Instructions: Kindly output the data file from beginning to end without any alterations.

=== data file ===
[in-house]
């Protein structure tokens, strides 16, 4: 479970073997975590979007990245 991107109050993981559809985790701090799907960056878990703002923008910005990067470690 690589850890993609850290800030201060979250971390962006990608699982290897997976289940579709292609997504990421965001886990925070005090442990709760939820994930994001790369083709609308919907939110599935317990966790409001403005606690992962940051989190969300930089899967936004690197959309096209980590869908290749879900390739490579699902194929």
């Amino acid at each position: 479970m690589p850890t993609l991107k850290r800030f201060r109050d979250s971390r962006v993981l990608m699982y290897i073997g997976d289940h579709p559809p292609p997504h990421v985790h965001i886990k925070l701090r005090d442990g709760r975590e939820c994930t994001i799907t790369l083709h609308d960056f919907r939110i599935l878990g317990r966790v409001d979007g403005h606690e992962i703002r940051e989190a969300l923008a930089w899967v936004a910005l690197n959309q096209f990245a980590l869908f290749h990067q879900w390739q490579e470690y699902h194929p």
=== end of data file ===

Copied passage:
[in-house]
């Protein structure tokens, strides 16, 4: 479970073997975590979007990245 991107109050993981559809985790701090799907960056878990703002923008910005990067470690 690589850890993609850290800030201060979250971390962006990608699982290897997976289940579709292609997504990421965001886990925070005090442990709760939820994930994001790369083709609308919907939110599935317990966790409001403005606690992962940051989190969300930089899967936004690197959309096209980590869908290749879900390739490579699902194929």
């Amino acid at each position: 479970m690589p850890t993609l991107k850290r800030f201060r109050d979250s971390r962006v993981l990608m699982y290897i073997g997976d289940h579709p559809p292609p997504h990421v985790h965001i886990k925070l701090r005090d442990g709760r975590e939820c994930t994001i799907t790369l083709h609308d960056f919907r939110i599935l878990g317990r966790v409001d979007g403005h606690e992962i703002r940051e989190a969300l923008a930089w899967v936004a910005l690197n959309q096209f990245a980590l869908f290749h990067q879900w390739q490579e470690y699902h194929p």